Today's headlines explore how, based on his recent comments, Mitt Romney's health law replacement goals could become tricky.
Kaiser Health News: Insuring Your Health: Shingles Vaccinations Not Covered For Some Medicare Beneficiaries
Kaiser Health News consumer columnist Michelle Andrews writes: "Many readers have contacted me about health insurance and the Affordable Care Act." She answers questions about the Medicare coverage of the shingles vaccine, about the health law's provisions allowing parents to keep their adult children on their health policies, and other issues (9/10). Read the column.
Kaiser Health News: Capsules: Romney And Ryan Camps Clarify Their Health Law Positions; Pressure From Insurers, Government Cuts Radiology Use And Spending
Now on the blog, Phil Galewitz reports on GOP presidential nominee Mitt Romney's position on the health law: "On Sunday, GOP presidential nominee Mitt Romney, appearing on NBC's Meet the Press, said he would keep the popular provision in President Barack Obama's health law that 'makes sure those with pre-existing conditions can get coverage.' And on ABC's This Week with George Stephanopoulus, Paul Ryan appeared to back a lesser-known part of the law called 'maintenance of effort' that prohibits states from making it harder for people to get covered by Medicaid, the state-federal health program for the poor, until 2014. Both statements seemed to signal dramatic shifts in position for the Republican presidential ticket. But campaign officials later insisted the men hadn't said anything they hadn't said before (Galewitz, 9/10).
Also on the blog, Jay Hancock reports on the slowing growth of radiology use and spending: "Here's another reason health care inflation is down: The slowing growth in MRI scans, CT sessions and other diagnostic imaging that began in the mid-2000s has continued, paired with sharply lower Medicare reimbursements" (Hancock, 9/10). Check out what else is on the blog.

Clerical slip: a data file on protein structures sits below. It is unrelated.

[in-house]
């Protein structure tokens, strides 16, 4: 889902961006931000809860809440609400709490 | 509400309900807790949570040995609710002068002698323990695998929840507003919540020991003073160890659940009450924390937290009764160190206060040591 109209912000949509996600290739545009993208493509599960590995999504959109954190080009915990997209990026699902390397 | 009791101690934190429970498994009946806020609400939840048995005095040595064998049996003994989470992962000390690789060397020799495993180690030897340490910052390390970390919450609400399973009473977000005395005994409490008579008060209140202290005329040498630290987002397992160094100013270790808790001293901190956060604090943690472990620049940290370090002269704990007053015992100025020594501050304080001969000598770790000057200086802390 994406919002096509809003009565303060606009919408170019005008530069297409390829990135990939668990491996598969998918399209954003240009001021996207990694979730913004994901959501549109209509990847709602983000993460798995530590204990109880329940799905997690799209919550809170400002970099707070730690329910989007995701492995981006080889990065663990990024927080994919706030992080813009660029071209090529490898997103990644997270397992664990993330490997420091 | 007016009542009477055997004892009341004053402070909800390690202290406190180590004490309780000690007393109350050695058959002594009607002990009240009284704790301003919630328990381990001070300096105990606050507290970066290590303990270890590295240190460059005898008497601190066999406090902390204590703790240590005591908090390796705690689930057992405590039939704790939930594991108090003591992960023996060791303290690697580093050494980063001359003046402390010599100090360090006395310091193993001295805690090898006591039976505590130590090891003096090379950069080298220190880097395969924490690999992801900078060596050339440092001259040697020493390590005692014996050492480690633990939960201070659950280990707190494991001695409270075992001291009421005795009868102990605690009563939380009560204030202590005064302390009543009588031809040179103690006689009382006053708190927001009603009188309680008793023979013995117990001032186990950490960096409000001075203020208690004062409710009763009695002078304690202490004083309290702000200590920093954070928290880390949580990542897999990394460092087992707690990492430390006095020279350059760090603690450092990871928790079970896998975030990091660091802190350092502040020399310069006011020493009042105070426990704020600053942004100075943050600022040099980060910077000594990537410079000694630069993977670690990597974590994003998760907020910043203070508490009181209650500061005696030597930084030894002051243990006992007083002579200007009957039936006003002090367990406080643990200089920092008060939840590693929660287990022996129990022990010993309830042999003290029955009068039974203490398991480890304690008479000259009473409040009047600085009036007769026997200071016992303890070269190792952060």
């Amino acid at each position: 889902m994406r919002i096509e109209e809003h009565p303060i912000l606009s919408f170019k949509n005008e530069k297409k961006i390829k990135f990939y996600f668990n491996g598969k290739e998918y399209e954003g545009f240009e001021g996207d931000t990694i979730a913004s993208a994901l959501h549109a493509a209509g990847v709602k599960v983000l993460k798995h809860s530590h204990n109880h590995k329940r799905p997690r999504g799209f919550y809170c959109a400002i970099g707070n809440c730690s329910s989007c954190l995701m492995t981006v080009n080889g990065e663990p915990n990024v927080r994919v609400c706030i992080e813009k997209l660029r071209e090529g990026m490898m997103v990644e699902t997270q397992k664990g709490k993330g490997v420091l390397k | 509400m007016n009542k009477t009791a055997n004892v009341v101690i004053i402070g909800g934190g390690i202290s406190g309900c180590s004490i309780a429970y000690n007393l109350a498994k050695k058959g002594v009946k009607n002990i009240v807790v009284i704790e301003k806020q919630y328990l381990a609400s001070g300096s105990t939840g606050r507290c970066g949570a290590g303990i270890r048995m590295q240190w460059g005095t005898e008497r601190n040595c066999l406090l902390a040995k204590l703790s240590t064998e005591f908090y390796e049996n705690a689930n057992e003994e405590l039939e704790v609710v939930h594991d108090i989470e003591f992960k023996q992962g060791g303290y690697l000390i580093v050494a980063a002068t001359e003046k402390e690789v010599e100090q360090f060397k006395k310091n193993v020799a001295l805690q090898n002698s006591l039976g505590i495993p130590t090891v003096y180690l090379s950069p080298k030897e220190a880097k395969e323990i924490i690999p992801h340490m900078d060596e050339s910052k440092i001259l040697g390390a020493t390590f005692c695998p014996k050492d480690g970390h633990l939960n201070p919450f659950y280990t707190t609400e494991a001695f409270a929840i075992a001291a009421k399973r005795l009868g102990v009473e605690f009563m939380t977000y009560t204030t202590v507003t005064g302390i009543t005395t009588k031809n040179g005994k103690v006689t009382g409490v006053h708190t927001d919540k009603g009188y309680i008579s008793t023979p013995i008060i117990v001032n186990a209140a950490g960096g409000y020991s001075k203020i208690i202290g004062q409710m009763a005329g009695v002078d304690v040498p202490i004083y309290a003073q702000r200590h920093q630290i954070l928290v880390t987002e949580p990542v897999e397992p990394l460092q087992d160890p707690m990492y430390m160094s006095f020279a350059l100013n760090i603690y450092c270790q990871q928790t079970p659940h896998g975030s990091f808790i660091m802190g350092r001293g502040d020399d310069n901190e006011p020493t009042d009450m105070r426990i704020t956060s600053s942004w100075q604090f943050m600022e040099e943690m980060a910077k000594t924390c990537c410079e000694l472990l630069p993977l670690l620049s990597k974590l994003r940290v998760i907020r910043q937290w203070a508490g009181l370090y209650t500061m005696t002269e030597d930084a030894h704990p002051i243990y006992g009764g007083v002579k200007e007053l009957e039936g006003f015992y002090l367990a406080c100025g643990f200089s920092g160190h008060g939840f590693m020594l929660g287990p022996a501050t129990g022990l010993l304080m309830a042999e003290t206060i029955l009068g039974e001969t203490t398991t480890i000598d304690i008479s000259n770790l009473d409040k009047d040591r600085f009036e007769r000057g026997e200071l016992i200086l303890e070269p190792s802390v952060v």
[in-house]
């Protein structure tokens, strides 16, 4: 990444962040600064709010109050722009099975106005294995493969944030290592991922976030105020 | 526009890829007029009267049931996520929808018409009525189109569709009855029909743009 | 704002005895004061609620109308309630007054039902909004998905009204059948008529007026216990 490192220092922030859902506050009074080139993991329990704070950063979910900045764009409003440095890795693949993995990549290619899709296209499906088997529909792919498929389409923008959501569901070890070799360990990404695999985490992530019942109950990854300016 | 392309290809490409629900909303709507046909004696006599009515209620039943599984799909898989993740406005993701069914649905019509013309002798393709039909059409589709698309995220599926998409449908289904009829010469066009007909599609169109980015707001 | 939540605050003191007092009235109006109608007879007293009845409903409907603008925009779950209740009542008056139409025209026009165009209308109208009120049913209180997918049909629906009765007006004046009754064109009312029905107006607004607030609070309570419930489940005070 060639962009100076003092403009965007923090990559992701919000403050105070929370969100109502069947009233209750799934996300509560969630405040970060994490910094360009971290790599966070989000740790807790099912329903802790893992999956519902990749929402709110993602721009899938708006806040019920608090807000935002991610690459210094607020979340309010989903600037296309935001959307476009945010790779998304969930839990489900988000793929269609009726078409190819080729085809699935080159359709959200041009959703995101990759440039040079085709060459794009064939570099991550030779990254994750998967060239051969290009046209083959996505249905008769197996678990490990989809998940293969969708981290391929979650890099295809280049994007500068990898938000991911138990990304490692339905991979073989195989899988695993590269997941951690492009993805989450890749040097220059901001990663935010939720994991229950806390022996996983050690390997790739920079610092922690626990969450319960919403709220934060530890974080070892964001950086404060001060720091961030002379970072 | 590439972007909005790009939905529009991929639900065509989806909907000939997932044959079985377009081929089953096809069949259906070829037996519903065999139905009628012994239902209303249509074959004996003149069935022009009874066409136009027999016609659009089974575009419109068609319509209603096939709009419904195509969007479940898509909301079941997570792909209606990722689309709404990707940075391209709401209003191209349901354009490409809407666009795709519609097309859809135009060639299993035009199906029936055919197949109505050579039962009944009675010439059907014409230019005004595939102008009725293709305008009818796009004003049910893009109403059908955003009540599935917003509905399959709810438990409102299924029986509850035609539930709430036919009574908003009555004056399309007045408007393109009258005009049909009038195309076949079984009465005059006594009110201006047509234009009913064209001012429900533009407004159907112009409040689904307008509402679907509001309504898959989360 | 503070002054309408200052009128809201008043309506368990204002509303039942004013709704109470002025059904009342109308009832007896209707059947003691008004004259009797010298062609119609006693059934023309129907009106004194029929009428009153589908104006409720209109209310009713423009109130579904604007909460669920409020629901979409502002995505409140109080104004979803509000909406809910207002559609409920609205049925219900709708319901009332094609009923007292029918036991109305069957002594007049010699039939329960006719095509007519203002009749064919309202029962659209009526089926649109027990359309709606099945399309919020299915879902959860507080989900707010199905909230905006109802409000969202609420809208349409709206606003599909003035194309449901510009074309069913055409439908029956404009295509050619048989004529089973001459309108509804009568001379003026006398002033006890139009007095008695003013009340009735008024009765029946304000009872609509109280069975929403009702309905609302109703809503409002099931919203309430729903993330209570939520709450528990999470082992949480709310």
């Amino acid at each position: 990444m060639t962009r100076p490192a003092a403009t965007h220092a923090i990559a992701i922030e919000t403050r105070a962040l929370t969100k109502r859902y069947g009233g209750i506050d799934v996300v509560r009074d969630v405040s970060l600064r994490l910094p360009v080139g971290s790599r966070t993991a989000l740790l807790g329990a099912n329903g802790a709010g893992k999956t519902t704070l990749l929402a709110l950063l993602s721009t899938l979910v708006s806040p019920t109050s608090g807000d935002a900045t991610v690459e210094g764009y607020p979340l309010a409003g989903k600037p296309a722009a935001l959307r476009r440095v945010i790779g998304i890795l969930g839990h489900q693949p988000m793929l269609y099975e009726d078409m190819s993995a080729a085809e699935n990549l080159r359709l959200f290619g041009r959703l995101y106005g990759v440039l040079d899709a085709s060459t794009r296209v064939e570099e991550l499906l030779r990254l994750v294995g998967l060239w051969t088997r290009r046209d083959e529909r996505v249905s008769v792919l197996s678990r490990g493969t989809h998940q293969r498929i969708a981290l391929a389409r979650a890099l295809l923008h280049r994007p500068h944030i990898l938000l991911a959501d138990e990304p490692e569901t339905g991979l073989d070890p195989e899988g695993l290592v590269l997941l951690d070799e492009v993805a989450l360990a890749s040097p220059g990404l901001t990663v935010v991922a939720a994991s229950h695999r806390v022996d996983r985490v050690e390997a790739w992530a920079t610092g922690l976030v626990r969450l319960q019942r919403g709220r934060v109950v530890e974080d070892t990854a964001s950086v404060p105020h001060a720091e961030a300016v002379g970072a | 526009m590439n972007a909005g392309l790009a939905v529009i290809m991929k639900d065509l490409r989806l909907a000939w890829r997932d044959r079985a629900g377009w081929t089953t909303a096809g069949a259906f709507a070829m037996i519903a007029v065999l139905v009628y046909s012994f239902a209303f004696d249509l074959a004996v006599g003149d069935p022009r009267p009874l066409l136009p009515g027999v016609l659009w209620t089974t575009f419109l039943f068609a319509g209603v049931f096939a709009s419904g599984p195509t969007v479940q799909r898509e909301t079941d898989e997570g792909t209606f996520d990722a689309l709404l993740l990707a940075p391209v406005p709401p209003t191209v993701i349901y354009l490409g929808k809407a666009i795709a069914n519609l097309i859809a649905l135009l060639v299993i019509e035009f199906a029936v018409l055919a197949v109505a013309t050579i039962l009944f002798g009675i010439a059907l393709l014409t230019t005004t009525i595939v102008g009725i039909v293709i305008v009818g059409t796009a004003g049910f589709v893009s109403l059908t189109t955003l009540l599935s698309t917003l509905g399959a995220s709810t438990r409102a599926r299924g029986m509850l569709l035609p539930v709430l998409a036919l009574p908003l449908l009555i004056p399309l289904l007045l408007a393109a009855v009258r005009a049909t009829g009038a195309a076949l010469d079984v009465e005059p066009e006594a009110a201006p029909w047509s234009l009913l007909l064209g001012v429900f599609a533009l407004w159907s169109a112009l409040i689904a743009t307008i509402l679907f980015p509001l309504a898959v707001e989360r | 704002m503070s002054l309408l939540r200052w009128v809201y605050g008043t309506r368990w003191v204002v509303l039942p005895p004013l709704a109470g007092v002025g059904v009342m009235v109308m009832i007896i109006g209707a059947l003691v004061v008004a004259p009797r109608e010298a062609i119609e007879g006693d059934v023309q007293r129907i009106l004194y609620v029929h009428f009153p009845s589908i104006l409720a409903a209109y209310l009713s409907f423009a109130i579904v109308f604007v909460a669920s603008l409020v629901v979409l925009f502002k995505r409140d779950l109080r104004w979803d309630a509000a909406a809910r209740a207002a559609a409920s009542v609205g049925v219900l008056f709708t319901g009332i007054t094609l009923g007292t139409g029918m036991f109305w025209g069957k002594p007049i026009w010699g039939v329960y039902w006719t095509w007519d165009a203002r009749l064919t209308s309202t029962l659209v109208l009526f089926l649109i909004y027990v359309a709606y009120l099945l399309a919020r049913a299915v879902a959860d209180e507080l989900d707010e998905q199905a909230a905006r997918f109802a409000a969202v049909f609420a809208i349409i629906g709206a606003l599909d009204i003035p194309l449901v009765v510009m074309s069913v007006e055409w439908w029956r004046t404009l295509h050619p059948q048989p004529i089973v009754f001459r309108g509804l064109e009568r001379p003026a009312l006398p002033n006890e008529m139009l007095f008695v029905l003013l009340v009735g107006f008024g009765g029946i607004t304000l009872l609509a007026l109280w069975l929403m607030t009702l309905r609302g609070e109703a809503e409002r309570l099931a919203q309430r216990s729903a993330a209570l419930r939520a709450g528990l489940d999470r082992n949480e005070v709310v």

The New York Times: It Will Be Tricky For Romney To Keep Best Of Health Law While Repealing It
Mitt Romney's pledge to guarantee access to health insurance for people with longstanding medical problems confused some experts and highlighted the difficulty of repealing the new health care law while keeping some of its popular features (Pear and Goodnough, 9/10).
NPR: Mitt Romney's Shifting Stance On Health Care
Mitt Romney seemed to make health care news in a Sunday interview on NBC's Meet the Press. He said he might not want to repeal all of the Affordable Care Act. … Of course not getting rid of the entire Affordable Care Act is not only an express violation of the Republican Party 2012 platform, but also is at odds with Romney's own position as detailed on the campaign's website. So, not surprisingly, it was only a matter of hours before the campaign walked the candidate's comments back (Rovner, 9/10).
Politico: Mitt Romney Struggles With ACA Replacement Goals
By the time Mitt Romney faces President Barack Obama for their first debate next month, he'll have to figure out a sharper way to explain what he would do to replace "Obamacare." That's the lesson of his "Meet the Press" experience this weekend, when he tried to tell the viewers that he'd pursue two of the most popular goals of the health care law -; insurance for people with pre-existing conditions and coverage for young adults -; and promptly had to reassure conservatives that he didn't actually mean he'd leave parts of "Obamacare" in place (Norman, 9/11).
The Washington Post: Among Likely Voters, Obama-Romney Close
Last week's Democratic National Convention helped President Obama improve his standing against Republican Mitt Romney, according to a new Washington Post-ABC News poll, but did little to reduce voter concern about his handling of the economy. The survey shows that the race remains close among likely voters, with Obama at 49 percent and Romney at 48 percent, virtually unchanged from a poll taken just before the conventions. But among a wider sample of all registered voters, Obama holds an apparent edge, topping Romney at 50 percent to 44 percent, and has clear advantages on important issues in the campaign when compared with his rival (Balz and Cohen, 9/11).
Politico: Poll: Obama Has Double-Digit Advantage On Health Care, Medicare
According to the poll, 54 percent of likely voters think Obama would better handle the issue of health care, compared with 45 percent for Romney. Before the conventions, on Aug. 22-23, Obama led by only 1 point on the issue, 49 percent to 48 percent. On Medicare, the disparity is even more pronounced: Obama leads Romney by 11 points, 54 percent to 43 percent, compared with a 1-point lead back in the pre-convention August poll. Health care is an issue on which the public has been deeply divided, even in the wake of the Supreme Court ruling earlier this summer (Schultheis, 9/10).